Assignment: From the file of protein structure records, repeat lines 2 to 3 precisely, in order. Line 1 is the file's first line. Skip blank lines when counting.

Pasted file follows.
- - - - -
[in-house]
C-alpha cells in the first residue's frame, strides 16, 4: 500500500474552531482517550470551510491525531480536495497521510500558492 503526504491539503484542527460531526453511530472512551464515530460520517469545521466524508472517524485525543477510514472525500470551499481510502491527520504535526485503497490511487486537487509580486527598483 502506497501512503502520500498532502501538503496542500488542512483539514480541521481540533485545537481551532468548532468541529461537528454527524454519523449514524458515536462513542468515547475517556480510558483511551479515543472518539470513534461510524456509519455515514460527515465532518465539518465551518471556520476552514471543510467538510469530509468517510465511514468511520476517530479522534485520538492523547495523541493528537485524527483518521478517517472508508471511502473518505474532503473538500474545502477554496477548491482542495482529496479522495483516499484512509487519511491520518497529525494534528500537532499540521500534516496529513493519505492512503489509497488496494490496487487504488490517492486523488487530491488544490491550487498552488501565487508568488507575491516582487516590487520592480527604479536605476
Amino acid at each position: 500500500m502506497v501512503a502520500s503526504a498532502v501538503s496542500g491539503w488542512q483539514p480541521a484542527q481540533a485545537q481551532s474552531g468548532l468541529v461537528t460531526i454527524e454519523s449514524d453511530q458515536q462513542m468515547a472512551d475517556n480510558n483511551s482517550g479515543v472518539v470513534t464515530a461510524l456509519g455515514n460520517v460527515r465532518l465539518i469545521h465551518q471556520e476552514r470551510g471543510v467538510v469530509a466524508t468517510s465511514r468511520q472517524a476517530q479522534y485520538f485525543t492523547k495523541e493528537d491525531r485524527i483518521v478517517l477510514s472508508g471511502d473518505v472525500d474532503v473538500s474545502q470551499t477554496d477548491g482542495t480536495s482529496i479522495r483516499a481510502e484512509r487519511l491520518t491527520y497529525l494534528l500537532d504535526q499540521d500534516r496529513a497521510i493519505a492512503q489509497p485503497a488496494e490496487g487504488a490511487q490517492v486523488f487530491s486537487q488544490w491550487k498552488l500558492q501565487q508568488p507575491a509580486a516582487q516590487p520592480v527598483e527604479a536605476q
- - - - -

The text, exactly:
C-alpha cells in the first residue's frame, strides 16, 4: 500500500474552531482517550470551510491525531480536495497521510500558492 503526504491539503484542527460531526453511530472512551464515530460520517469545521466524508472517524485525543477510514472525500470551499481510502491527520504535526485503497490511487486537487509580486527598483 502506497501512503502520500498532502501538503496542500488542512483539514480541521481540533485545537481551532468548532468541529461537528454527524454519523449514524458515536462513542468515547475517556480510558483511551479515543472518539470513534461510524456509519455515514460527515465532518465539518465551518471556520476552514471543510467538510469530509468517510465511514468511520476517530479522534485520538492523547495523541493528537485524527483518521478517517472508508471511502473518505474532503473538500474545502477554496477548491482542495482529496479522495483516499484512509487519511491520518497529525494534528500537532499540521500534516496529513493519505492512503489509497488496494490496487487504488490517492486523488487530491488544490491550487498552488501565487508568488507575491516582487516590487520592480527604479536605476
Amino acid at each position: 500500500m502506497v501512503a502520500s503526504a498532502v501538503s496542500g491539503w488542512q483539514p480541521a484542527q481540533a485545537q481551532s474552531g468548532l468541529v461537528t460531526i454527524e454519523s449514524d453511530q458515536q462513542m468515547a472512551d475517556n480510558n483511551s482517550g479515543v472518539v470513534t464515530a461510524l456509519g455515514n460520517v460527515r465532518l465539518i469545521h465551518q471556520e476552514r470551510g471543510v467538510v469530509a466524508t468517510s465511514r468511520q472517524a476517530q479522534y485520538f485525543t492523547k495523541e493528537d491525531r485524527i483518521v478517517l477510514s472508508g471511502d473518505v472525500d474532503v473538500s474545502q470551499t477554496d477548491g482542495t480536495s482529496i479522495r483516499a481510502e484512509r487519511l491520518t491527520y497529525l494534528l500537532d504535526q499540521d500534516r496529513a497521510i493519505a492512503q489509497p485503497a488496494e490496487g487504488a490511487q490517492v486523488f487530491s486537487q488544490w491550487k498552488l500558492q501565487q508568488p507575491a509580486a516582487q516590487p520592480v527598483e527604479a536605476q